The 17-Year Cicadas are On the Way

May 9, 2013
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It’s all the buzz, or soon will be.

People living on the East Coast including here in Georgia will soon be seeing and hearing billions of cicadas.

They’ve been feeding on roots underground for the past 17 years.

A small number have started to emerge in some eastern states.

Clay Talton, with the Elbert County Cooperative Extension, explains what the cicadas are best known for.

“After maturing males begin what cicadas may be best known for, their songs”, said Talton. “These songs are usually finished around July.”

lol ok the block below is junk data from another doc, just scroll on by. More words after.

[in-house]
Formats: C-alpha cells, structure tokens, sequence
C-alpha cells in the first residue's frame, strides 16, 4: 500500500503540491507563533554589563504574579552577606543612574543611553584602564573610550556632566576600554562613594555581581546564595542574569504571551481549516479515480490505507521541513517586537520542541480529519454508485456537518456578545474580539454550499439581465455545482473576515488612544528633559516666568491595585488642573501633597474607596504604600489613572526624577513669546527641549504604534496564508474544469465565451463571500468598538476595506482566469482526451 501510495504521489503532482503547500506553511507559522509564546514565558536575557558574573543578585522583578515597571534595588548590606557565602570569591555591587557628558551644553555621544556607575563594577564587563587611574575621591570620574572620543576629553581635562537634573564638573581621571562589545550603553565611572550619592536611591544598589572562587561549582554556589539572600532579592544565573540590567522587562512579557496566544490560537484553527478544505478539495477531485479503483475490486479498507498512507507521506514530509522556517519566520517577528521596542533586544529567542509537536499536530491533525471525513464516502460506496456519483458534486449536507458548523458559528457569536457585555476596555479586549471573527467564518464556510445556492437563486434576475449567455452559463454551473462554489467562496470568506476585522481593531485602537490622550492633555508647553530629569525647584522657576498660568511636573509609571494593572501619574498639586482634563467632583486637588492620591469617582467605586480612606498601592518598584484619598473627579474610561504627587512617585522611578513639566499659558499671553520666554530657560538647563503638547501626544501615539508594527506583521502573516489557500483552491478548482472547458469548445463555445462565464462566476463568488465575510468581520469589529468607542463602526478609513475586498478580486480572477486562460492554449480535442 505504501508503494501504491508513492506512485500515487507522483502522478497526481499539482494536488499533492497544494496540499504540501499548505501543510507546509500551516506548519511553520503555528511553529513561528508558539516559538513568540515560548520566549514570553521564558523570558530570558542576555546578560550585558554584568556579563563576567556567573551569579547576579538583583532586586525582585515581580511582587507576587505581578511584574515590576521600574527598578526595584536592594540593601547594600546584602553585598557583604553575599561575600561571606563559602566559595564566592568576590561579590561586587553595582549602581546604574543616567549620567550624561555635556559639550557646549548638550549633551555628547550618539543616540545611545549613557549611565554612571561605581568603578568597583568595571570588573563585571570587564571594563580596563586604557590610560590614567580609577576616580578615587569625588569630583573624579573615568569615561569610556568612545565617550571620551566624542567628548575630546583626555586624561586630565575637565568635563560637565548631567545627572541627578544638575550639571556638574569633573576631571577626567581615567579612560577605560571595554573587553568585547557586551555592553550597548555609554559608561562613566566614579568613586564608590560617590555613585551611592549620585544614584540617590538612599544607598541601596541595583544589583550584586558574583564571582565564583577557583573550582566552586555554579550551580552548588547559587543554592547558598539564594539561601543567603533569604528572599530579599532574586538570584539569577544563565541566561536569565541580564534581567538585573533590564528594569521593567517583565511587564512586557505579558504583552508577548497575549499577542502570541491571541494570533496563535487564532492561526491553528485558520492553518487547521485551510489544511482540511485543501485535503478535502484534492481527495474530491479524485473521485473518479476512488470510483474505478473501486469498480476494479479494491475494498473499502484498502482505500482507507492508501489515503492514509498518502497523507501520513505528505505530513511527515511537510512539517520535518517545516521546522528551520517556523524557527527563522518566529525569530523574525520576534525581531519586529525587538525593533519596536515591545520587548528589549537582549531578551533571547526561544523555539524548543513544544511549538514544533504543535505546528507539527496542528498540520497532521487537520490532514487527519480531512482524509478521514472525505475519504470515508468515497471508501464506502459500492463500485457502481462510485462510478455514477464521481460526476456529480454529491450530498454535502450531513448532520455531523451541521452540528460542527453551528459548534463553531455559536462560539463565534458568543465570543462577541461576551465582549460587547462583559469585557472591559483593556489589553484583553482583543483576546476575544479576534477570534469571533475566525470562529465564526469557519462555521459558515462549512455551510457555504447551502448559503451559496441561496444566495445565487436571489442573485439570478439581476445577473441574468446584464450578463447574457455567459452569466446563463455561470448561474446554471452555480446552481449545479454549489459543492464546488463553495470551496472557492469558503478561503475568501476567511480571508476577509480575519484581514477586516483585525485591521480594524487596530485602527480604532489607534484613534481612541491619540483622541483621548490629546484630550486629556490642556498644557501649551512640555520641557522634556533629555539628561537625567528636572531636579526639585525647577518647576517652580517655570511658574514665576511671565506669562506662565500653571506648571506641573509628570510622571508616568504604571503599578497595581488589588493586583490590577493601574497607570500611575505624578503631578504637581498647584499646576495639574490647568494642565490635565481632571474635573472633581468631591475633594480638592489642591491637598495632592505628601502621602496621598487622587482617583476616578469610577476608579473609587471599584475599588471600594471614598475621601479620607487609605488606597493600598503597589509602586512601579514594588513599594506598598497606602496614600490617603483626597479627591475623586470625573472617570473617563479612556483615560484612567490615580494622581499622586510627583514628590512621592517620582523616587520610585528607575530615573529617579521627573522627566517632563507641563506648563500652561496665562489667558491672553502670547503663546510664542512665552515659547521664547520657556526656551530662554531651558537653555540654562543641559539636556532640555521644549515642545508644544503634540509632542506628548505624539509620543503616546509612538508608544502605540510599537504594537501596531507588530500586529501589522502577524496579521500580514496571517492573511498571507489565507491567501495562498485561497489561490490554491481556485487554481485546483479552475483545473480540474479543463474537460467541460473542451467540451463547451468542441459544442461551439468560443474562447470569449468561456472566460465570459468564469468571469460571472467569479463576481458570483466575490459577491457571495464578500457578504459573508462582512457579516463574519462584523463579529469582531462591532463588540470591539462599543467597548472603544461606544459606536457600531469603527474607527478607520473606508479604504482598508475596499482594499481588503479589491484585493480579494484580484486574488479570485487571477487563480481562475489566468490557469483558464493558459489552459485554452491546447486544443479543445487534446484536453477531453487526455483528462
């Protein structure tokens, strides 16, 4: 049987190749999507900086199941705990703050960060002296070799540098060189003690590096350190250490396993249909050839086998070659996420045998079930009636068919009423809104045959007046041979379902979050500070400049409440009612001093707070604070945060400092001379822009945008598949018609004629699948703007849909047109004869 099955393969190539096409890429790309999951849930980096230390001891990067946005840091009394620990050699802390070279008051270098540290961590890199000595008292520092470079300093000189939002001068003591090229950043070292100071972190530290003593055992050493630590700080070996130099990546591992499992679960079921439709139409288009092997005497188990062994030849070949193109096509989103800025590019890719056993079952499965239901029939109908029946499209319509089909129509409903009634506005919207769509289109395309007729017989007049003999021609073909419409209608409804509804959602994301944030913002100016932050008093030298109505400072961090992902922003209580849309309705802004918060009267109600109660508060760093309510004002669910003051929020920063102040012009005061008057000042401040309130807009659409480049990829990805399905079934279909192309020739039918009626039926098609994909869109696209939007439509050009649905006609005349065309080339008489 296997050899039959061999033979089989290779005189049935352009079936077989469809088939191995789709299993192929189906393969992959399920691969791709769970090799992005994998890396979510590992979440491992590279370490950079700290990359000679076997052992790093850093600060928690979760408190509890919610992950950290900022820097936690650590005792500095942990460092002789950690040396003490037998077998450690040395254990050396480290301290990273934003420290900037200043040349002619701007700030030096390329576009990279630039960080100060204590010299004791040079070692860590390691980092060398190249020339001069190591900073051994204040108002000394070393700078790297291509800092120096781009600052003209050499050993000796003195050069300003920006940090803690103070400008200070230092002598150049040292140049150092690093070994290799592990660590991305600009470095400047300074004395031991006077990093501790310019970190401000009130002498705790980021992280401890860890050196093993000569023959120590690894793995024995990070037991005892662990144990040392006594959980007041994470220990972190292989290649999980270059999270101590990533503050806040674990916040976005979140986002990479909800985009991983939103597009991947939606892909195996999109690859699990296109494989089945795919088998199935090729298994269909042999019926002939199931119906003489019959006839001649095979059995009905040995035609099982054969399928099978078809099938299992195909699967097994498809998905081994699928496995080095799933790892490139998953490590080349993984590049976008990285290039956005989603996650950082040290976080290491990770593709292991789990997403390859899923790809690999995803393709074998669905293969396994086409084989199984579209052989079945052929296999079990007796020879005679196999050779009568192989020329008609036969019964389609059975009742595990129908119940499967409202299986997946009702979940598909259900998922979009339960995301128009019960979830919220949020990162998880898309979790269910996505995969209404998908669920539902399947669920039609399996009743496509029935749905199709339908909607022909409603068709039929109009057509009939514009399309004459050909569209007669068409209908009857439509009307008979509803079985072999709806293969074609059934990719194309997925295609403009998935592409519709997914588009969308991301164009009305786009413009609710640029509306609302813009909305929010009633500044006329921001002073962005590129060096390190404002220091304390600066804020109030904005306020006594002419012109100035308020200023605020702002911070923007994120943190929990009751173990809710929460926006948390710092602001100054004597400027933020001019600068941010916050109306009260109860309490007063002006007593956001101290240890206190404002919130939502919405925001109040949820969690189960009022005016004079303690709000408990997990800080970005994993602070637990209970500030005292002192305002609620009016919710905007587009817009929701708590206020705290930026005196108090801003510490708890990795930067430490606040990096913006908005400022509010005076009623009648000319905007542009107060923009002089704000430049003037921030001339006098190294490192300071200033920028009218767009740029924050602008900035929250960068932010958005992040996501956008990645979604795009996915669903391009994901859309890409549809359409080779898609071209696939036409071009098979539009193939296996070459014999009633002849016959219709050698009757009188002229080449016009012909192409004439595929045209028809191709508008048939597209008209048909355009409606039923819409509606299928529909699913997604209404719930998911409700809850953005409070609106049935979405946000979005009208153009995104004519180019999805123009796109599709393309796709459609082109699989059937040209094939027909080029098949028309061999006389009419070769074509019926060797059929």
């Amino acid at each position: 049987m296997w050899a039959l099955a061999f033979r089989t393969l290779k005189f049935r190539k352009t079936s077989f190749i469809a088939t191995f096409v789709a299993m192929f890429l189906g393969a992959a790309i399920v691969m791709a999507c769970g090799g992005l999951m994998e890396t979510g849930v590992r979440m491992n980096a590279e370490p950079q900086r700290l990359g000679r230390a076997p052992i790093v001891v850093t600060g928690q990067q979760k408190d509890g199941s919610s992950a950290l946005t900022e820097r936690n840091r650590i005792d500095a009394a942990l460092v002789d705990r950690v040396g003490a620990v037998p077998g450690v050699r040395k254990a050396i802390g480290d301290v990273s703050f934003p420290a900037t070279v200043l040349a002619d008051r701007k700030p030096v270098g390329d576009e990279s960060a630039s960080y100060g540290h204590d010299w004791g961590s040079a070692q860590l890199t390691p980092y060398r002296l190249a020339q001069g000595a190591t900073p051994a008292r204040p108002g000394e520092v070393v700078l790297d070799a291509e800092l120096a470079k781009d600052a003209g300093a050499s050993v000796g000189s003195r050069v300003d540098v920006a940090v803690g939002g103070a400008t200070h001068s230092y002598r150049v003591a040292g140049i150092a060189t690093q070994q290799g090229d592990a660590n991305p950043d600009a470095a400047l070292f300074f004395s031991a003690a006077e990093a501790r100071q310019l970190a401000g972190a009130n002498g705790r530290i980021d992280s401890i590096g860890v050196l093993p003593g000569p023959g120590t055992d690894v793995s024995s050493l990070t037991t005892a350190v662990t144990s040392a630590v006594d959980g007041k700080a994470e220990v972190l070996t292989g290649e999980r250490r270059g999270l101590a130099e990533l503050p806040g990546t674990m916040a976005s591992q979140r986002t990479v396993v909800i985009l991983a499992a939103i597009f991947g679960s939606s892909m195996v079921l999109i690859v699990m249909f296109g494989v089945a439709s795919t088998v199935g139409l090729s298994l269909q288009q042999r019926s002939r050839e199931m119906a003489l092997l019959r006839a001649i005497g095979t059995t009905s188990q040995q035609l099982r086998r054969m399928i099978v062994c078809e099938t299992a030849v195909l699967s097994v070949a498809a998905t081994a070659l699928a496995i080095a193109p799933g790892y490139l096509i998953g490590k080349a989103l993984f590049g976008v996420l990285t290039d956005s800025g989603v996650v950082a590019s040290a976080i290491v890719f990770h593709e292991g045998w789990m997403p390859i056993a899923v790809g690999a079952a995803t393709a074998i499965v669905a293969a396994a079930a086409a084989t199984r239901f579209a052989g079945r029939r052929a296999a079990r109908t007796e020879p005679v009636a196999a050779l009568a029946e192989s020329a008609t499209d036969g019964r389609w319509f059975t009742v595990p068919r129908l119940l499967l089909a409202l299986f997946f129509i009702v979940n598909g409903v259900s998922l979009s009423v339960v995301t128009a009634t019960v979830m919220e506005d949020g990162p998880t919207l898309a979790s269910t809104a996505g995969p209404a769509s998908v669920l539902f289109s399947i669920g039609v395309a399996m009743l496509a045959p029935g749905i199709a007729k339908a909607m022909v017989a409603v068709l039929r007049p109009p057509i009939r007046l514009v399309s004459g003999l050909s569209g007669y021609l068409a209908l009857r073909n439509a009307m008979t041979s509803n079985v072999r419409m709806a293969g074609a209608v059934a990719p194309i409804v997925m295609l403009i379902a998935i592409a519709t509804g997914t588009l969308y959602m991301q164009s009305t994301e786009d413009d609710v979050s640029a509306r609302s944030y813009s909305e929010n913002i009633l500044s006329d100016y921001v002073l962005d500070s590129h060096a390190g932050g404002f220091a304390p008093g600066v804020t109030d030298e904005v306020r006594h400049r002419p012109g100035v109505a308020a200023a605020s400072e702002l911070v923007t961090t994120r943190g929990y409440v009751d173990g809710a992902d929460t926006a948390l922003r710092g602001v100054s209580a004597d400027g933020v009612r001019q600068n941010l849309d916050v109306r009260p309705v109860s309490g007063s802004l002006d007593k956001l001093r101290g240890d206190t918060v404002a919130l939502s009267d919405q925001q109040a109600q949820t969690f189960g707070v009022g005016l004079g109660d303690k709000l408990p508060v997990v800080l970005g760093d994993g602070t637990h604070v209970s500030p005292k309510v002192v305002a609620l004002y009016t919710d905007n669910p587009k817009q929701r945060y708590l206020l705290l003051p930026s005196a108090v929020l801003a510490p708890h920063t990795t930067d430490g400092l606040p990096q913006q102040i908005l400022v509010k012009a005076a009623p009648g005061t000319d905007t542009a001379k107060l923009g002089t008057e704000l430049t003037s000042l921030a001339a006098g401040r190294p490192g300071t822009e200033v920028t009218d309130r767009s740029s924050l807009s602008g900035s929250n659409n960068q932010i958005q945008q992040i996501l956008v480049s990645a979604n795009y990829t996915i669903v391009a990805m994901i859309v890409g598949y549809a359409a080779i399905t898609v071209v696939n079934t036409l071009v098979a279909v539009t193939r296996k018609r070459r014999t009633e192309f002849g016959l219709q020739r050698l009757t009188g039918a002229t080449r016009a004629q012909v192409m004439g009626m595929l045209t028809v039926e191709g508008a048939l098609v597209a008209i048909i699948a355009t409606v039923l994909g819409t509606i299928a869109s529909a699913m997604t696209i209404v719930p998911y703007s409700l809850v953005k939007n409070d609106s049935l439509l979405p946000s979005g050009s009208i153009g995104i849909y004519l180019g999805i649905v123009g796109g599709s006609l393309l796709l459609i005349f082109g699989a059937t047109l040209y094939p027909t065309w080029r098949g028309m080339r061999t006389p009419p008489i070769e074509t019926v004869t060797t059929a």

The cicadas have distinct black bodies, buggy red eyes, and distinct orange veined wings.

While not having the most inviting look, cicadas for the most part are harmless.

“Cicadas do not sting or bite and they are not harmful to crops”, said Talton. “However, they can cause damage to young trees by feed on them too much and laying too many eggs into the young trees’ twigs.”

The entire brood is expected to be fully active before the end of the month, but it is not known how big a number we will see in northeast Georgia at this point.

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